I am at work on a longer post, and meanwhile am re-posting some early posts from my starter blog, on Delphi. This is one of the earliest, written in Strathcona, June, 2006. The photo is from Laurie's old film camera.
These little guys are so smart!
Ok, you'll have to click on the photo to see them properly. And even then, they're blurry; they were just too tiny and too active for our camera. But it's the general impression that counts here.
These are baby spiders, just hatched. I had seen some the day before, on the back porch railing. A yellow clump about 1/2 an inch across, vibrating gently. Up close, I could just see the tiny legs moving as they clambered over and under each other.
Half an hour later, when I came back with my glasses, they were gone.
We stopped to talk to a neighbour over her garden gate the next day. In a clump of sedges, Laurie saw what he thought was a yellow flower, and pointed it out to me. "It's more baby spiders," I said, and he bent to look at them more closely. Instantly, the clump disbanded, spreading out over a small web that we hadn't noticed before; efficient predators, commanding as much territory as they were able.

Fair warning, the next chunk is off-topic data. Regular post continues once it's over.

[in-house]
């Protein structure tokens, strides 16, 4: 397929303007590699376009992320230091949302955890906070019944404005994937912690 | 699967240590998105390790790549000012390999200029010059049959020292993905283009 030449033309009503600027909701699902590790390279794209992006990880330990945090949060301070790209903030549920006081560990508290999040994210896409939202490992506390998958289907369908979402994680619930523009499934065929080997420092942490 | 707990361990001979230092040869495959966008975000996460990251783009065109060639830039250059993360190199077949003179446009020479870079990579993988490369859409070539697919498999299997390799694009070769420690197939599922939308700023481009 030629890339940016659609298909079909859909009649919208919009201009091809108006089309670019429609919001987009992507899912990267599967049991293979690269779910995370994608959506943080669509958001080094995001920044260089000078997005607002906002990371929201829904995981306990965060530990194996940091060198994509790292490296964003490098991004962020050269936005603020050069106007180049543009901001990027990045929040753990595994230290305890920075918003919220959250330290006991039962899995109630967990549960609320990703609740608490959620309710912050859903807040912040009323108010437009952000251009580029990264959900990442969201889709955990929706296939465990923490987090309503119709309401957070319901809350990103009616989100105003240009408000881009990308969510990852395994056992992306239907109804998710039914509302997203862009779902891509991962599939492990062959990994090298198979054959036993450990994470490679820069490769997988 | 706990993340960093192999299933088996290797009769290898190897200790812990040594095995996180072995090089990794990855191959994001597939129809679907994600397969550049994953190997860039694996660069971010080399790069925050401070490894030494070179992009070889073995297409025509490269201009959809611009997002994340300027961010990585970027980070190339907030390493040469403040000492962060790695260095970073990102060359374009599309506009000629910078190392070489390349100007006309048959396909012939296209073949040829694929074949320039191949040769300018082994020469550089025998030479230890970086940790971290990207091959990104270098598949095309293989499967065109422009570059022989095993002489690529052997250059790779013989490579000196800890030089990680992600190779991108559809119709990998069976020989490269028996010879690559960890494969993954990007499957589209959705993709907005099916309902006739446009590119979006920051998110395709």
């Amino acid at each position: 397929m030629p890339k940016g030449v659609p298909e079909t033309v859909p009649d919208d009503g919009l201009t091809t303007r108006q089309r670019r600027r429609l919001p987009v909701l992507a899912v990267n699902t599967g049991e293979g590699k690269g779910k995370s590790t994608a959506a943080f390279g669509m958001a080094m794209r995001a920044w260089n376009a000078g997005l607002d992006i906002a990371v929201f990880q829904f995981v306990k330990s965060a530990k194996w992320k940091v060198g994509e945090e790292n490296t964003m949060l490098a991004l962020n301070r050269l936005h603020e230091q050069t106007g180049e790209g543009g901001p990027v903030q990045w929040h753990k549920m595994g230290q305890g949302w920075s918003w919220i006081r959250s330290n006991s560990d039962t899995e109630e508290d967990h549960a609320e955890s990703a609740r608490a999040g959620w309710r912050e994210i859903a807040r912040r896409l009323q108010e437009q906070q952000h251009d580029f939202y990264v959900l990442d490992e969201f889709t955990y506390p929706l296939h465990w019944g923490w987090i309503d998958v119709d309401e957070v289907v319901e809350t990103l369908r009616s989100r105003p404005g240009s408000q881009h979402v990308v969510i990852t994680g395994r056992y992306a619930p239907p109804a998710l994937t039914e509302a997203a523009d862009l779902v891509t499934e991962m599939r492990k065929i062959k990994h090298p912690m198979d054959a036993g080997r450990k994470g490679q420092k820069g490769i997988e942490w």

Laurie took his photo quickly, before they spread too far, but once he had moved away, the spiders again froze into position, still looking vaguely like tiny yellow flowers.
So here they are, newborns, out in a big new world for the first time, planning strategy; make a web, clump together to look like a flower so as to lure tiny bugs, and at the first sign of action, prepare to leap!
Co-operation and aggression hand in hand. I am sure many of them, not finding enough noseeums nor tiny crawlies, ate their brothers and sisters. But still ... they started out with that splendid group effort.
I wish them well.
Looking back from 2012, I think these are infant Cross spiders, Araneus diadematus. They are plentiful in Strathcona, and those were good years for them.